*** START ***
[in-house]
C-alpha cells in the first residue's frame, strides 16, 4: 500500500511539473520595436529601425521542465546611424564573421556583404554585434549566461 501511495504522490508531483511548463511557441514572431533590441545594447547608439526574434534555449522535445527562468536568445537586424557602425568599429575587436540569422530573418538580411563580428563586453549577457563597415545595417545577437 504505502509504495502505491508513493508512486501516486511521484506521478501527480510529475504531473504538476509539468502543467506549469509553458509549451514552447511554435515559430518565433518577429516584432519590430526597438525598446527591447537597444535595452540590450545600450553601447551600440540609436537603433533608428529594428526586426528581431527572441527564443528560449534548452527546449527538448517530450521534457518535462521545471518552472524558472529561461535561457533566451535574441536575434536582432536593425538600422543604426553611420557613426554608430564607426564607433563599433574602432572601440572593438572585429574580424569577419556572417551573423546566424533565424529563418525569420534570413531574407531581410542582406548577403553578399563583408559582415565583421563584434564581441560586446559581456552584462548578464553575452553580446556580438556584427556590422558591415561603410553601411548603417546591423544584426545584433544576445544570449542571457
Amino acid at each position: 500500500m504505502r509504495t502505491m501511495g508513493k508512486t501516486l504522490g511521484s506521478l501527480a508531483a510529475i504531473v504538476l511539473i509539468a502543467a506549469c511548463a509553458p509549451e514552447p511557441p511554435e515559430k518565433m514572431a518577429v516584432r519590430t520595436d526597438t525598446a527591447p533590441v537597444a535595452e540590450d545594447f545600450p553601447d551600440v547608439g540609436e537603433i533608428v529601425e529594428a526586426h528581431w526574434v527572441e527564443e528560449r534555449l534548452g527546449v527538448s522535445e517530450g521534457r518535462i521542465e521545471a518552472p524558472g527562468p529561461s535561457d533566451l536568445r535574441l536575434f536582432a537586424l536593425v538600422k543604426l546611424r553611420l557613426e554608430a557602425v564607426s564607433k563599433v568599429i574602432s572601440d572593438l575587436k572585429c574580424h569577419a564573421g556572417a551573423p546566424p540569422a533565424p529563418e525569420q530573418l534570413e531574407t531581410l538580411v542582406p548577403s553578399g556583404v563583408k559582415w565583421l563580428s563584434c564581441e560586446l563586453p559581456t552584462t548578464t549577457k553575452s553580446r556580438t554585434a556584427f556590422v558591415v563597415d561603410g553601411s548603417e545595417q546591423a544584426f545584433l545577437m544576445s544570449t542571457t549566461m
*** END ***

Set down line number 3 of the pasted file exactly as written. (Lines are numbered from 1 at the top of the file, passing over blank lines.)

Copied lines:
Amino acid at each position: 500500500m504505502r509504495t502505491m501511495g508513493k508512486t501516486l504522490g511521484s506521478l501527480a508531483a510529475i504531473v504538476l511539473i509539468a502543467a506549469c511548463a509553458p509549451e514552447p511557441p511554435e515559430k518565433m514572431a518577429v516584432r519590430t520595436d526597438t525598446a527591447p533590441v537597444a535595452e540590450d545594447f545600450p553601447d551600440v547608439g540609436e537603433i533608428v529601425e529594428a526586426h528581431w526574434v527572441e527564443e528560449r534555449l534548452g527546449v527538448s522535445e517530450g521534457r518535462i521542465e521545471a518552472p524558472g527562468p529561461s535561457d533566451l536568445r535574441l536575434f536582432a537586424l536593425v538600422k543604426l546611424r553611420l557613426e554608430a557602425v564607426s564607433k563599433v568599429i574602432s572601440d572593438l575587436k572585429c574580424h569577419a564573421g556572417a551573423p546566424p540569422a533565424p529563418e525569420q530573418l534570413e531574407t531581410l538580411v542582406p548577403s553578399g556583404v563583408k559582415w565583421l563580428s563584434c564581441e560586446l563586453p559581456t552584462t548578464t549577457k553575452s553580446r556580438t554585434a556584427f556590422v558591415v563597415d561603410g553601411s548603417e545595417q546591423a544584426f545584433l545577437m544576445s544570449t542571457t549566461m